Posted by Melissa Fleischer, Esq. on May 20th 2014

Without a doubt, one of the most legalistic and complicated of the employment laws is clearly the Family and Medical Leave Act (“FMLA”). I have found that there are really ten easy steps that HR should use to ensure legal compliance with the FMLA. Also, keep in mind that although I am focusing on the federal FMLA, some states have their own family and medical leave laws that often have different eligibility requirements and other important differences from the federal law that you should be aware of. Remember, when there is both a state and federal family leave law, the FMLA requires an employer to comply with the law that is most beneficial to your employees. 

Step I

The first step an employer should take to ensure FMLA compliance is to ensure that an employee is an eligible employee within the meaning of the FMLA. Be careful to provide FMLA training to your managers so they do not accidently tell an employee that they are eligible when in fact they are not. Courts have held that such actions could prevent you from later alleging lack of eligibility as a defense in a court of law based on the doctrine of equitable estoppel. Keep in mind that to be FMLA eligible, the employee must have worked for you for 12 months and 1,250 hours in the 12-months immediately preceding the leave and work at one of your locations with 50 or more employees within a 75-mile radius. The 12 months do not have to be continuous so if an employee worked for you 5 years ago for six months and has now worked for you for 6 months, those two periods combine to be 12 months and thus the employee would be eligible if they have worked 1,250 hours in the 12-months immediately preceding the leave and if they work at your location with 50 or more employees within a 75-mile radius.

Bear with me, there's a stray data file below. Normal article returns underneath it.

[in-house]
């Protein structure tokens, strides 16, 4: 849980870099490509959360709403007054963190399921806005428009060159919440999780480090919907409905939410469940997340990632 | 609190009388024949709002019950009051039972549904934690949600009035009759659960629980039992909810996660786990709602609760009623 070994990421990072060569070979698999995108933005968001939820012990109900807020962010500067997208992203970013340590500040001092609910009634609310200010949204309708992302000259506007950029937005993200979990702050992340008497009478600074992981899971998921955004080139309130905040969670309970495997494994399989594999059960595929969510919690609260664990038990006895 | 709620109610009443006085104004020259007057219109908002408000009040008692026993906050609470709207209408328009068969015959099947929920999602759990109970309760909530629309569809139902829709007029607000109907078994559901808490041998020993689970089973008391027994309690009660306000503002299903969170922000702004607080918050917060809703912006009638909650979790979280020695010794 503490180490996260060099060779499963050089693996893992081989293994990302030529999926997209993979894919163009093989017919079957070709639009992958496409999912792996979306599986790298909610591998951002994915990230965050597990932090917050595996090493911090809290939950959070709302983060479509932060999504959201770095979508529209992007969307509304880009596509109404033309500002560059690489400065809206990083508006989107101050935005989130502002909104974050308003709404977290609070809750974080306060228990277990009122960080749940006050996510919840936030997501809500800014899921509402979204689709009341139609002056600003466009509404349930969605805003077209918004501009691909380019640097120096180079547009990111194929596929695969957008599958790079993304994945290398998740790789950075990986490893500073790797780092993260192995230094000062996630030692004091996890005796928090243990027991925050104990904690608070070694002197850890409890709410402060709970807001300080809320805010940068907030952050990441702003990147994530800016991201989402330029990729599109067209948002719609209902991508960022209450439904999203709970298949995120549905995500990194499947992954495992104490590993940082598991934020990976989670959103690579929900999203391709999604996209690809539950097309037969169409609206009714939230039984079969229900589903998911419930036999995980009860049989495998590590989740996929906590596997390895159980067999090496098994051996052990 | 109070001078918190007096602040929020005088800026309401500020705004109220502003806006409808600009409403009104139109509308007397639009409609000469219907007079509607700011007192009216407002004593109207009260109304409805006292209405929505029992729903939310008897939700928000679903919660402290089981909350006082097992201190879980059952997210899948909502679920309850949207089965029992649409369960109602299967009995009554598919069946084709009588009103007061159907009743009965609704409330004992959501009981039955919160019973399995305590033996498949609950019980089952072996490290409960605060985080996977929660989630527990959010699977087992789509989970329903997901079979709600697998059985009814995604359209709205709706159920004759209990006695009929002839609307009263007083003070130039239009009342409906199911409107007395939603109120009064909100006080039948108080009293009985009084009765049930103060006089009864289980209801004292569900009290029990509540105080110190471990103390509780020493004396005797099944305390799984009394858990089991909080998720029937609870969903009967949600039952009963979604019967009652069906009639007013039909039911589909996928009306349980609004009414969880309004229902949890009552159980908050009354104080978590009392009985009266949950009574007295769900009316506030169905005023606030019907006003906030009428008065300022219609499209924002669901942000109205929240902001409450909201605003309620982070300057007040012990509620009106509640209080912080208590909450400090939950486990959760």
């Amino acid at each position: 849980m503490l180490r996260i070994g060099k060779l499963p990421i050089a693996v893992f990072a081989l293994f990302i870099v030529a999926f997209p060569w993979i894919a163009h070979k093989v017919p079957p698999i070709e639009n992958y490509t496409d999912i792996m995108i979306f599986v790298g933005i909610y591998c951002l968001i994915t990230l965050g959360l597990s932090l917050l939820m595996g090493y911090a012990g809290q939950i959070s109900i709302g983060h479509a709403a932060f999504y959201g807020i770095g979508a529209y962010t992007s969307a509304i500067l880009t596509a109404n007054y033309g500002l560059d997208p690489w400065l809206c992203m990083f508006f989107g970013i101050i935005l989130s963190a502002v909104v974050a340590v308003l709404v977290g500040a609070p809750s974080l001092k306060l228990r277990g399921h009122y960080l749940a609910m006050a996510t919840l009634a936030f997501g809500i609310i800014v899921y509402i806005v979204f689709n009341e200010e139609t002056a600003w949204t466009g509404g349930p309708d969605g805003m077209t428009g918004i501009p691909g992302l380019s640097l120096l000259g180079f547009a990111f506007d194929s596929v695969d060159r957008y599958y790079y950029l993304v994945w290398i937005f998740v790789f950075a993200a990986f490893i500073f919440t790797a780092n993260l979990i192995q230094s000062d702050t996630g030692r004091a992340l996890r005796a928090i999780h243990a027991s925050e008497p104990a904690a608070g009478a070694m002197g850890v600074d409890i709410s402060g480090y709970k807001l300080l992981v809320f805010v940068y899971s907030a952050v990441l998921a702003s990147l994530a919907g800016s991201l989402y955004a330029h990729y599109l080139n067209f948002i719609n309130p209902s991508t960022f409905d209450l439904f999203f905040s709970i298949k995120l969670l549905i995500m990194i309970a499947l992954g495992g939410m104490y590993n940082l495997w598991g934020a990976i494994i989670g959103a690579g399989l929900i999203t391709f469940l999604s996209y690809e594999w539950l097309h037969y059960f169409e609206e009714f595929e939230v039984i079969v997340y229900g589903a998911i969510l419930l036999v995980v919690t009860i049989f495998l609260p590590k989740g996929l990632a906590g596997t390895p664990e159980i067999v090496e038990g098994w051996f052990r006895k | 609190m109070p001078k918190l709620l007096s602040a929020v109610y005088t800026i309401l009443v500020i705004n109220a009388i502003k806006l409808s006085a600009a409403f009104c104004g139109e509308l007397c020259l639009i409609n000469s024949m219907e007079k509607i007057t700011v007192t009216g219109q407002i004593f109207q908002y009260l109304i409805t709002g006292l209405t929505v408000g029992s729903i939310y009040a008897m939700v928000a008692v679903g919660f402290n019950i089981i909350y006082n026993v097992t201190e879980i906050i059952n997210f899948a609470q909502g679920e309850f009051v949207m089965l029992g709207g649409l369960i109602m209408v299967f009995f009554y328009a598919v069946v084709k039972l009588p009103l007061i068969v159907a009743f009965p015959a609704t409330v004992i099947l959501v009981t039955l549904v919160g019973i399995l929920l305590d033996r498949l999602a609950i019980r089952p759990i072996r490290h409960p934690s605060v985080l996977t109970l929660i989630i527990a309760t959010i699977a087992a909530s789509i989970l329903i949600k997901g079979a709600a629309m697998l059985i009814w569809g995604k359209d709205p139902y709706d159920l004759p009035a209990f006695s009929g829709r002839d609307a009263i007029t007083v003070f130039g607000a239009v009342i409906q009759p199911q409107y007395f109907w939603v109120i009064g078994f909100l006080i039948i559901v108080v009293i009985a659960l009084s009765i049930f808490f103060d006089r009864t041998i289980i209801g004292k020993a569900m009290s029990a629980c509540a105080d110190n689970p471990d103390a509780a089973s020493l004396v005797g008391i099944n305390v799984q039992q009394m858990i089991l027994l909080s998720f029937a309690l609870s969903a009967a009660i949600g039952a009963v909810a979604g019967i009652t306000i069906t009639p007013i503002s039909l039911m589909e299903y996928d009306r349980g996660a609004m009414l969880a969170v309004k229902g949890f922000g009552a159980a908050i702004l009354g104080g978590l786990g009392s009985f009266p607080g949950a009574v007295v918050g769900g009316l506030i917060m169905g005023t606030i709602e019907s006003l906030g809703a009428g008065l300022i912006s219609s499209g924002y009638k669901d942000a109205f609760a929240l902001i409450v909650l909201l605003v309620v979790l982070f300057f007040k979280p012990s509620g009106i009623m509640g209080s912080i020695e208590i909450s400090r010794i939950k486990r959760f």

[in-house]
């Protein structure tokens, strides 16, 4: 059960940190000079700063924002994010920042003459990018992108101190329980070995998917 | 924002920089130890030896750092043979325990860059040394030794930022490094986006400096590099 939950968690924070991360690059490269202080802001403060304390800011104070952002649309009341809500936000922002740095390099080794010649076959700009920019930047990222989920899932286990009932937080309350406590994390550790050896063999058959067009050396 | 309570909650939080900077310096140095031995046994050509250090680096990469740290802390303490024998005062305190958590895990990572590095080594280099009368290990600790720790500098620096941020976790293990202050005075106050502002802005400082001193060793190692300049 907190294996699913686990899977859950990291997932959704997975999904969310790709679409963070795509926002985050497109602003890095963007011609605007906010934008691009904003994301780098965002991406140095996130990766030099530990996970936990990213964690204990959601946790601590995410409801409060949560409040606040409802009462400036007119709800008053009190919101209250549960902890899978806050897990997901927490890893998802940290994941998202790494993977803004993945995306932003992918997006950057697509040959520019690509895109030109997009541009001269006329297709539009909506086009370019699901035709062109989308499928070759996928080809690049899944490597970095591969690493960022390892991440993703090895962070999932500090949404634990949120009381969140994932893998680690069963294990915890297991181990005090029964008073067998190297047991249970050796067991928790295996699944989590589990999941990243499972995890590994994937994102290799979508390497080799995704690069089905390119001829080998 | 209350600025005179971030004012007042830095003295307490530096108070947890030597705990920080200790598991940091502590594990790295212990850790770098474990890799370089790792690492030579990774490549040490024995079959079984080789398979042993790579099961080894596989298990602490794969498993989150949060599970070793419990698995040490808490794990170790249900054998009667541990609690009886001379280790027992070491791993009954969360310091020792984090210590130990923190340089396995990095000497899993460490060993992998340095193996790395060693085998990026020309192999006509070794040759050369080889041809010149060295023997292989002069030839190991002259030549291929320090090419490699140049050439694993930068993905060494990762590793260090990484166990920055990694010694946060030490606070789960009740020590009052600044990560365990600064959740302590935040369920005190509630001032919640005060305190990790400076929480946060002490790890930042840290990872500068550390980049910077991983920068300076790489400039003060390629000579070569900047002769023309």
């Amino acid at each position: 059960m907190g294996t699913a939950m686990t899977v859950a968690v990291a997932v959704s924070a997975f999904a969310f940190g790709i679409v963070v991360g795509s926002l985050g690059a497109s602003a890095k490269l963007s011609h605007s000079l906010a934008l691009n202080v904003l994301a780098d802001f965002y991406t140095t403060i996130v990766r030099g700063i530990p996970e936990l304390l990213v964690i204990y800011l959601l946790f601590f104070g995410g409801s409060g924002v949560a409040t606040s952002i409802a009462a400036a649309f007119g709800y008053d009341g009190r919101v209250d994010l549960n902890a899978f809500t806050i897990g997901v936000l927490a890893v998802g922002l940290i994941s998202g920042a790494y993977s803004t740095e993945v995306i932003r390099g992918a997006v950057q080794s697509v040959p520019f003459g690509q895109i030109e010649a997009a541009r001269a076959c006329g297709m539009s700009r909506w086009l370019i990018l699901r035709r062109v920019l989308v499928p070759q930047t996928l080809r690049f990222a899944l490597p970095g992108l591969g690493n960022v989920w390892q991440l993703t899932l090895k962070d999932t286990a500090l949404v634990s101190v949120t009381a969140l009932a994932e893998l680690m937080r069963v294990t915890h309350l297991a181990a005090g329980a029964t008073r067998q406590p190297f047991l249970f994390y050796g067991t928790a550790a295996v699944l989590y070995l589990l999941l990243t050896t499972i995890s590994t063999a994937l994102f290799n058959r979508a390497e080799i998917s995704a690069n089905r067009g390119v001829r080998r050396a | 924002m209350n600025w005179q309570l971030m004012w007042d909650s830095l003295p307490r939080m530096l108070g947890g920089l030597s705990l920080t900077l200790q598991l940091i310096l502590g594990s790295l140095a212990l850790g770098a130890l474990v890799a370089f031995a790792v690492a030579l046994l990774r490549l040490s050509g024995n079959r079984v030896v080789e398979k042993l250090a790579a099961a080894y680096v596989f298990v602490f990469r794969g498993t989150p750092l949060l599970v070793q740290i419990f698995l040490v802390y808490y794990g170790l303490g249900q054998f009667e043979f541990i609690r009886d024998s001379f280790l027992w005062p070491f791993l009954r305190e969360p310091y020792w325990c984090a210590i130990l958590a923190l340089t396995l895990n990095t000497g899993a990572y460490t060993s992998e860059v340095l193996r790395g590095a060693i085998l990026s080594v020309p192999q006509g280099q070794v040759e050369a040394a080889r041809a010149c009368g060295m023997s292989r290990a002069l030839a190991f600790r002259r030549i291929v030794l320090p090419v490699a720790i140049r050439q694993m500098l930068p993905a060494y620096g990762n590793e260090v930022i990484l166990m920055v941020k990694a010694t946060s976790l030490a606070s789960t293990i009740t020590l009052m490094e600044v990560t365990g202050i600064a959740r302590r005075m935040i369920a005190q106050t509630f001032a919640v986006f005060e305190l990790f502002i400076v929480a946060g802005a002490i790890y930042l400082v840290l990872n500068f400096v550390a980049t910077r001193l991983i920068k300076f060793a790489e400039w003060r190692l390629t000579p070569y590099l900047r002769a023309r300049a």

Step II The next step in our FMLA checklist is that the employee is taking leave for an FMLA qualifying reason. Employees are entitled to take FMLA leave for their own serious health condition, to care for a parent, child or spouse with a serious health condition, for the birth of a child or placement of a child for adoption or foster care, for the qualifying exigency of the employee’s spouse, child or parent who is on active duty or called to active duty or for the employee’s need to care for a spouse, child, parent or next of kin that is a covered service member. HR needs to be careful to ensure that the employee or their family member actually has a “serious health condition” and that the family member the employee seeks to take leave to care for actually meets the definition of spouse, child or parent. Aunts, uncles, siblings and grandparents are not included. In addition, as a result of the Supreme Court’s DOMA decision, spouse now includes same-sex spouses if the laws of the state where the employee lives recognize same-sex marriage.